ivy style
Illustration from Apparel Arts Advance Fall 1935, v.5, no. IVA, pg.73. Courtesy of the Fashion Institute of Technology / SUNY, FIT Library, Department of Special Collections and FIT Archives.

"Ivy style" is one of the most enduring and recognizable sartorial modes in the world. It began as the "Ivy League Look" on the quads and in the libraries of elite, all-male, American universities, and consists of a small repertoire of classic items, such as Shetland tweed jackets and Oxford button-down shirts, plus the more casual madras shorts and khaki pants. Ivy style migrated successfully from the college campus to the realm of international fashion, where it has been appropriated by a wide range of designers and contemporary clothing companies.

For all its popularity, Ivy style is often viewed as a conservative, even static, way of dressing. Yet Ivy was a cutting-edge look for much of the 20th century, from the early 1900s to its mid-century heyday. Before World War II, elements borrowed from the Englishman's wardrobe, such as tweed jackets and polo coats, were modified and redesigned by pioneering firms like Brooks Brothers and J. Press, and then were re-conceptualized by students at schools such as Harvard, Yale, and especially Princeton. After the war, Ivy style began to incorporate elements of dress from a new demographic of college students—mainly working class GIs—and its appeal spread beyond the campus to a diverse population that included jazz musicians. Ivy fell out of favor during the late 1960s, but since its resurgence in the 1980s, has become more popular than ever.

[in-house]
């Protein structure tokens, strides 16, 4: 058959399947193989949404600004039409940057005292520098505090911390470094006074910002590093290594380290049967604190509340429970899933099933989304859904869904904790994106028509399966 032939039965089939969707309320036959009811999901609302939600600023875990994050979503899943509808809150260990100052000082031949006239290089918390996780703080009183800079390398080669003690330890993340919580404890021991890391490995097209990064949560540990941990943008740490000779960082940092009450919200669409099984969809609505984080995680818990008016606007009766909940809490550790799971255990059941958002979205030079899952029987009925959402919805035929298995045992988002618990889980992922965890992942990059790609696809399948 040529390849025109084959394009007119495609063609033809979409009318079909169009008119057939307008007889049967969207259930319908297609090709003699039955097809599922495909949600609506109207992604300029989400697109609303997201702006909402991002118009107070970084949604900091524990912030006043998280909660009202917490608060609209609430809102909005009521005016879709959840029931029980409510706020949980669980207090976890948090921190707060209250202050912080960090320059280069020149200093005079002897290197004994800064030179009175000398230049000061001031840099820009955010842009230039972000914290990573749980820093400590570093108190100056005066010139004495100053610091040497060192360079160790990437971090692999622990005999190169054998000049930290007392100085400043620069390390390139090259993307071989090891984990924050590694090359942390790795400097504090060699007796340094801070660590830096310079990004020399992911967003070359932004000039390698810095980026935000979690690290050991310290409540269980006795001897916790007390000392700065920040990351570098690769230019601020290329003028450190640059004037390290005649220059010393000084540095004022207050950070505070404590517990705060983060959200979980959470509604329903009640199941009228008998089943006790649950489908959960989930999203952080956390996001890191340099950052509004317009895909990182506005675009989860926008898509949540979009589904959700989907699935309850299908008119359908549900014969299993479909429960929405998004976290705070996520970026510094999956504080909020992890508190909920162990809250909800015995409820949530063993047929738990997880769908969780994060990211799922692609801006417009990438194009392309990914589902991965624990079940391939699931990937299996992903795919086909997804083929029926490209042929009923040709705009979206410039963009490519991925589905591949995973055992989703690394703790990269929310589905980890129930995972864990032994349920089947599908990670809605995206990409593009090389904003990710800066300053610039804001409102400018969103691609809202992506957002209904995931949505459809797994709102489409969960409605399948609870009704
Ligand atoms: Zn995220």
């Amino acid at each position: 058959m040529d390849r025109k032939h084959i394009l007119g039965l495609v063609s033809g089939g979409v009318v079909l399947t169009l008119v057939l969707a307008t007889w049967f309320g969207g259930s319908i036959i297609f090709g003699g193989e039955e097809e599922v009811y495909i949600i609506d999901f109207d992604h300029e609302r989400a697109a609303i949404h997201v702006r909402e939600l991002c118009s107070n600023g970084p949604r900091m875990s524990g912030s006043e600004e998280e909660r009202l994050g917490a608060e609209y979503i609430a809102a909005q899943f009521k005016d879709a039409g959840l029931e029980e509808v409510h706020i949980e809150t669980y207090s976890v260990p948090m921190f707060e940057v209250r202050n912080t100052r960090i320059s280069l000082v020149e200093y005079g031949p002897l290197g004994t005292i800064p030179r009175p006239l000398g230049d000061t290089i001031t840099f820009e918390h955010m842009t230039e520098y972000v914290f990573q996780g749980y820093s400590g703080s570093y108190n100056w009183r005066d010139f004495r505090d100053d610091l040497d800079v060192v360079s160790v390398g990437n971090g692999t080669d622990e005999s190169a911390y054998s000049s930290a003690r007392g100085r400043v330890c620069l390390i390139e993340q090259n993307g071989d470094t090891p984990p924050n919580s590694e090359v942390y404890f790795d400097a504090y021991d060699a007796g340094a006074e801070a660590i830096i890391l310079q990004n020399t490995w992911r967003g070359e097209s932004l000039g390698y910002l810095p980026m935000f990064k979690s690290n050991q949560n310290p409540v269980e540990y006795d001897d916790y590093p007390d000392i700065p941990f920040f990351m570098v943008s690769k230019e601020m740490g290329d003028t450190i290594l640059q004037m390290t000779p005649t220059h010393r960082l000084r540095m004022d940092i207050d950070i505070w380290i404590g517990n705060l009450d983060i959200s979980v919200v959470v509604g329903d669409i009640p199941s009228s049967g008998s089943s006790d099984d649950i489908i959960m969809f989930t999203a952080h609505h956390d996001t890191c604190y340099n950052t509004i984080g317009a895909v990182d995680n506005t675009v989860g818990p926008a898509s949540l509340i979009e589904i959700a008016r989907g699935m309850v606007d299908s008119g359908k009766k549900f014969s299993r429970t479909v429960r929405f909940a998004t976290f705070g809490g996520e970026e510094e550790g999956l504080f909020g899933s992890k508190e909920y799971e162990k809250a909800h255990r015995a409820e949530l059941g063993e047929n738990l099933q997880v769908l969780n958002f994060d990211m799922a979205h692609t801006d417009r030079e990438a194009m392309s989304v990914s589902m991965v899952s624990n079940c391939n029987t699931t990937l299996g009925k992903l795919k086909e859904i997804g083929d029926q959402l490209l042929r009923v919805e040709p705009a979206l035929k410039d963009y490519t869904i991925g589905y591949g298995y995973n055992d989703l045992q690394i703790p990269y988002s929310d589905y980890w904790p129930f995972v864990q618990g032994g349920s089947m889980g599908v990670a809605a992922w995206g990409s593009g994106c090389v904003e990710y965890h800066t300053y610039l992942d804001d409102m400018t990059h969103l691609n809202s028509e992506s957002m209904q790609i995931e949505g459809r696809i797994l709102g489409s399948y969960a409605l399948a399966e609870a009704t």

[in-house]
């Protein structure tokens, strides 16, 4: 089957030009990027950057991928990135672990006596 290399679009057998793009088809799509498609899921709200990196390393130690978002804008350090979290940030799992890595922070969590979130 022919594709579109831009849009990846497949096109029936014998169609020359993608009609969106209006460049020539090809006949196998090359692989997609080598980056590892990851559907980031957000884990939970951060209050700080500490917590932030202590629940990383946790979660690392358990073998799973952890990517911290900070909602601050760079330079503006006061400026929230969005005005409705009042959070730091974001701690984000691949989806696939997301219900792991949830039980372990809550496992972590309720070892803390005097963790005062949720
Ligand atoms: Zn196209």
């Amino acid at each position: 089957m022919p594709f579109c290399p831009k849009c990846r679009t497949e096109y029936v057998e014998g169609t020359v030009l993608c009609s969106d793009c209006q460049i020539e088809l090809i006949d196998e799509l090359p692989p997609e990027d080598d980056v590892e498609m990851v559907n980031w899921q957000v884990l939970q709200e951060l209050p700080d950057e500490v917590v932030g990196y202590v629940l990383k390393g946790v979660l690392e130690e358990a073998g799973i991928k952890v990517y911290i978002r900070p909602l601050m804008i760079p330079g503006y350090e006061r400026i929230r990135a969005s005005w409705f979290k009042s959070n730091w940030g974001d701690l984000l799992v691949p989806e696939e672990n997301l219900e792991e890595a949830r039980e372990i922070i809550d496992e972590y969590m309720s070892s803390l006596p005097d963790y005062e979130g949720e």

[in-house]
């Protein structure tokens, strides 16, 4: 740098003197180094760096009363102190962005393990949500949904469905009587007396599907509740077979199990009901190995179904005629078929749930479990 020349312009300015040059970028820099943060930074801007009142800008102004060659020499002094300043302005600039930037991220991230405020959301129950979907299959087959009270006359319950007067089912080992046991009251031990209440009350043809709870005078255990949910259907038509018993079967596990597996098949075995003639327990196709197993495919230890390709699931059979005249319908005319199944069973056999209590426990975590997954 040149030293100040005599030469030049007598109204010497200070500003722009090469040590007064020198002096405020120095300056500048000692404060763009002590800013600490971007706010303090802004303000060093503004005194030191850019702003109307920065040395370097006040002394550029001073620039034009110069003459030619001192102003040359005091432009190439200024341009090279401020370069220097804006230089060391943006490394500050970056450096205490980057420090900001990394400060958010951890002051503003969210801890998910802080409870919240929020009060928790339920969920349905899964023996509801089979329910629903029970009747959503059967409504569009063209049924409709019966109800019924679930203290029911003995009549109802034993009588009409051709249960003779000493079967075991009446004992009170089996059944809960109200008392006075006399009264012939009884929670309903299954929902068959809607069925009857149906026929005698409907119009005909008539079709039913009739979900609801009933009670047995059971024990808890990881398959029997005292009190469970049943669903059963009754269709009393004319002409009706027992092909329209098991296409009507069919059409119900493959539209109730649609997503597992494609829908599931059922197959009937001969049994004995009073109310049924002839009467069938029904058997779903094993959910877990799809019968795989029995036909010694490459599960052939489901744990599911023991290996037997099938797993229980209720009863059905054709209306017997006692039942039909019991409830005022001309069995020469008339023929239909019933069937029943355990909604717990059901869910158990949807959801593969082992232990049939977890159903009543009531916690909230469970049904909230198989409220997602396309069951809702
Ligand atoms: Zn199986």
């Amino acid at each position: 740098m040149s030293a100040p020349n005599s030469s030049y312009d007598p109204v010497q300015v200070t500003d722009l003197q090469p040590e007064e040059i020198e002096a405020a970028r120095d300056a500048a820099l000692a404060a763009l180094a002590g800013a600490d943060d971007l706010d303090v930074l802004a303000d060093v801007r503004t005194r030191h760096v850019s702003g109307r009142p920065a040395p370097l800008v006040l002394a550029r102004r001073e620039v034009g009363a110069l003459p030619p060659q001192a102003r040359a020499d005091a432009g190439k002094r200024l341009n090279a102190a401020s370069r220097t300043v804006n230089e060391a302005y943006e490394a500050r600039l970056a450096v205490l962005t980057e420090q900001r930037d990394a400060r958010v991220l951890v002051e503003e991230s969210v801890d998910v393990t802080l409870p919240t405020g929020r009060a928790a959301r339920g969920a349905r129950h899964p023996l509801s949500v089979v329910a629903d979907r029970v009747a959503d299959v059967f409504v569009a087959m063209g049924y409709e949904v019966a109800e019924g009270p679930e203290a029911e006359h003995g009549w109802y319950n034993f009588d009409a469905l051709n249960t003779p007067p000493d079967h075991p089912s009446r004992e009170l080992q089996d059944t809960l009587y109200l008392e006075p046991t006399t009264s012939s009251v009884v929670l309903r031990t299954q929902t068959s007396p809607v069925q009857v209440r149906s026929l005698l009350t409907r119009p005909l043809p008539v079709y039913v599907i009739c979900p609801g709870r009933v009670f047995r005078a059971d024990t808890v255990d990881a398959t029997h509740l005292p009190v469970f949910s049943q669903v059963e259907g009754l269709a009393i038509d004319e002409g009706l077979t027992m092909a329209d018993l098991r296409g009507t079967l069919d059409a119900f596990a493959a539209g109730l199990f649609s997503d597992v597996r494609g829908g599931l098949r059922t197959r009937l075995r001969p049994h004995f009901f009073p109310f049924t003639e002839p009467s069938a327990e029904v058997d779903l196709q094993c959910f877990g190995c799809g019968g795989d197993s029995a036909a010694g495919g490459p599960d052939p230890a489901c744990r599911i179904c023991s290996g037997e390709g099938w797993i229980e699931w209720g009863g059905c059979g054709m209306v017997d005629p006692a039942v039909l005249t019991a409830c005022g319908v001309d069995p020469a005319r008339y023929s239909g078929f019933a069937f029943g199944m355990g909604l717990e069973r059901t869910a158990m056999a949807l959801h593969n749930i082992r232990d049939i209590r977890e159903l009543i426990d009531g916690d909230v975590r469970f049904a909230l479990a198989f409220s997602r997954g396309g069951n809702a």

Purists may bemoan the ways in which Ivy (now often referred to as "preppy" style) has been reinterpreted. Yet this classic look has stood the test of time and has thrived for decades precisely because its elements can be tweaked and even upended without losing their distinctive, spirited essence. That is the ultimate testament to the quintessential American look called Ivy style.